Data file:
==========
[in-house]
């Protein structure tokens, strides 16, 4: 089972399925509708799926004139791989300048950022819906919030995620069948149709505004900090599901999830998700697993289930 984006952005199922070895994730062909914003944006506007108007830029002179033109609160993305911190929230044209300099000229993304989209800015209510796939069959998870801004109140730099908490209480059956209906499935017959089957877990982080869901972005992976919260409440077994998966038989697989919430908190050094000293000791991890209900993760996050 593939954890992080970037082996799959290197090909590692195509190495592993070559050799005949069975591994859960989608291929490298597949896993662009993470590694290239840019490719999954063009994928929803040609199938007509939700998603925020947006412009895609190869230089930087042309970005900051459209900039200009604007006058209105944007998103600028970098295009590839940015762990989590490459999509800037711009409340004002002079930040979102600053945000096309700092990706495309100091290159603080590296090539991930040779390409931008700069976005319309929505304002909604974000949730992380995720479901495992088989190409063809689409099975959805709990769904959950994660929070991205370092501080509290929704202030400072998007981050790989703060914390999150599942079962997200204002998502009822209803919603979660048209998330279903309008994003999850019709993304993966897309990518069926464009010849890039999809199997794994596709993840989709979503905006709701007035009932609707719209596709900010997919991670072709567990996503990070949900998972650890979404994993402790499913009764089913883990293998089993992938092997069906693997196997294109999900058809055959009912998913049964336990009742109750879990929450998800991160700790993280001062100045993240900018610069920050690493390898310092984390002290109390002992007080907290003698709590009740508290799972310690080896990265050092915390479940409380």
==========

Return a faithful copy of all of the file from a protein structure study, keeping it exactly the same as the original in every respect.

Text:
[in-house]
């Protein structure tokens, strides 16, 4: 089972399925509708799926004139791989300048950022819906919030995620069948149709505004900090599901999830998700697993289930 984006952005199922070895994730062909914003944006506007108007830029002179033109609160993305911190929230044209300099000229993304989209800015209510796939069959998870801004109140730099908490209480059956209906499935017959089957877990982080869901972005992976919260409440077994998966038989697989919430908190050094000293000791991890209900993760996050 593939954890992080970037082996799959290197090909590692195509190495592993070559050799005949069975591994859960989608291929490298597949896993662009993470590694290239840019490719999954063009994928929803040609199938007509939700998603925020947006412009895609190869230089930087042309970005900051459209900039200009604007006058209105944007998103600028970098295009590839940015762990989590490459999509800037711009409340004002002079930040979102600053945000096309700092990706495309100091290159603080590296090539991930040779390409931008700069976005319309929505304002909604974000949730992380995720479901495992088989190409063809689409099975959805709990769904959950994660929070991205370092501080509290929704202030400072998007981050790989703060914390999150599942079962997200204002998502009822209803919603979660048209998330279903309008994003999850019709993304993966897309990518069926464009010849890039999809199997794994596709993840989709979503905006709701007035009932609707719209596709900010997919991670072709567990996503990070949900998972650890979404994993402790499913009764089913883990293998089993992938092997069906693997196997294109999900058809055959009912998913049964336990009742109750879990929450998800991160700790993280001062100045993240900018610069920050690493390898310092984390002290109390002992007080907290003698709590009740508290799972310690080896990265050092915390479940409380």